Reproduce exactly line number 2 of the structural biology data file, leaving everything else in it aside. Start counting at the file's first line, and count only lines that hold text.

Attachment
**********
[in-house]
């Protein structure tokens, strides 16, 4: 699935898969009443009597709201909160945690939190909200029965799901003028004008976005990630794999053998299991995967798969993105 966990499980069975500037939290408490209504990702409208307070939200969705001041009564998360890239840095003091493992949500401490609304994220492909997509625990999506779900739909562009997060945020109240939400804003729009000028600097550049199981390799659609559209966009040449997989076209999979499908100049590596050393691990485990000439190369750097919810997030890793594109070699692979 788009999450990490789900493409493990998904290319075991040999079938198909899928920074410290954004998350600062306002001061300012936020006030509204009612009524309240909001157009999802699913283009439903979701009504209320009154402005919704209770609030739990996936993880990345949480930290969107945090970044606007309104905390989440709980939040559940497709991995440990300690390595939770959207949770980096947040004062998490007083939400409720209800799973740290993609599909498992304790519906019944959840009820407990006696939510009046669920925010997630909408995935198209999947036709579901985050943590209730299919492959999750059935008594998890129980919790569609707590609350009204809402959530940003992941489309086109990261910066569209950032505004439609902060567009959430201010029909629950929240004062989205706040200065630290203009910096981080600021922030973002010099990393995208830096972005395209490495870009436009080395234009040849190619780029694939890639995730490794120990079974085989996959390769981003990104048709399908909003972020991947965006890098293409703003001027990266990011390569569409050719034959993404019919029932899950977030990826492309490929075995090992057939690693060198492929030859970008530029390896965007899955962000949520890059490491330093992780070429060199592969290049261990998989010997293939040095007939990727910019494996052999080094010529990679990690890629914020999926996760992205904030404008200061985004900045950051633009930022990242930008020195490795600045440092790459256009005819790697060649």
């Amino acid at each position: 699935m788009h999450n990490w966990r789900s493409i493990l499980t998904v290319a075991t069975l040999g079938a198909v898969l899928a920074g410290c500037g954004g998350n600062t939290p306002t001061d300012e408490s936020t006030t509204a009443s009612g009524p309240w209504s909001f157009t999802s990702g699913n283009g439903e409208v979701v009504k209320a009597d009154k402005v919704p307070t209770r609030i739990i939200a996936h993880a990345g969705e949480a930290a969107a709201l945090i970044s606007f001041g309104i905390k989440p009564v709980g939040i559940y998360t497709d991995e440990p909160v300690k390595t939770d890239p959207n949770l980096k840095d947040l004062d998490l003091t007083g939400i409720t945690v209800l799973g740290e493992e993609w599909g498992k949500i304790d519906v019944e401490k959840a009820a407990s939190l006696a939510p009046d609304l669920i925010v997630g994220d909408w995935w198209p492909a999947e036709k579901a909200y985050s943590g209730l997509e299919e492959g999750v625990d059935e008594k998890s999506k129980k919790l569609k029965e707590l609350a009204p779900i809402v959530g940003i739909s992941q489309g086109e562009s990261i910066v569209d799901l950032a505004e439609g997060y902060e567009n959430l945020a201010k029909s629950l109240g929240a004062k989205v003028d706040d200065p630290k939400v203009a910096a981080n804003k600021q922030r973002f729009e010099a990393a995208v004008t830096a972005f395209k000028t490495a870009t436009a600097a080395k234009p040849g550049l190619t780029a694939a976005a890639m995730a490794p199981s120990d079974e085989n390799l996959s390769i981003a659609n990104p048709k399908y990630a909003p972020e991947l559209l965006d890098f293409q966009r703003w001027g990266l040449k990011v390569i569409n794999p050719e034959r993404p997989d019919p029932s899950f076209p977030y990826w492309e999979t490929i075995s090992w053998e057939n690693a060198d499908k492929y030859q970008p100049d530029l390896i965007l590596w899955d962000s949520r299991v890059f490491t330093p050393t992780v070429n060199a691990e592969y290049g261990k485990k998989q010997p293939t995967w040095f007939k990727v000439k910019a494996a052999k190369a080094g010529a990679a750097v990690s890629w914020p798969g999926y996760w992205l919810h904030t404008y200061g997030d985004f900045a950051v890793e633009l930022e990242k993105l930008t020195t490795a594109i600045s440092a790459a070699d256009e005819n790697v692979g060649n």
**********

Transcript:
């Protein structure tokens, strides 16, 4: 699935898969009443009597709201909160945690939190909200029965799901003028004008976005990630794999053998299991995967798969993105 966990499980069975500037939290408490209504990702409208307070939200969705001041009564998360890239840095003091493992949500401490609304994220492909997509625990999506779900739909562009997060945020109240939400804003729009000028600097550049199981390799659609559209966009040449997989076209999979499908100049590596050393691990485990000439190369750097919810997030890793594109070699692979 788009999450990490789900493409493990998904290319075991040999079938198909899928920074410290954004998350600062306002001061300012936020006030509204009612009524309240909001157009999802699913283009439903979701009504209320009154402005919704209770609030739990996936993880990345949480930290969107945090970044606007309104905390989440709980939040559940497709991995440990300690390595939770959207949770980096947040004062998490007083939400409720209800799973740290993609599909498992304790519906019944959840009820407990006696939510009046669920925010997630909408995935198209999947036709579901985050943590209730299919492959999750059935008594998890129980919790569609707590609350009204809402959530940003992941489309086109990261910066569209950032505004439609902060567009959430201010029909629950929240004062989205706040200065630290203009910096981080600021922030973002010099990393995208830096972005395209490495870009436009080395234009040849190619780029694939890639995730490794120990079974085989996959390769981003990104048709399908909003972020991947965006890098293409703003001027990266990011390569569409050719034959993404019919029932899950977030990826492309490929075995090992057939690693060198492929030859970008530029390896965007899955962000949520890059490491330093992780070429060199592969290049261990998989010997293939040095007939990727910019494996052999080094010529990679990690890629914020999926996760992205904030404008200061985004900045950051633009930022990242930008020195490795600045440092790459256009005819790697060649």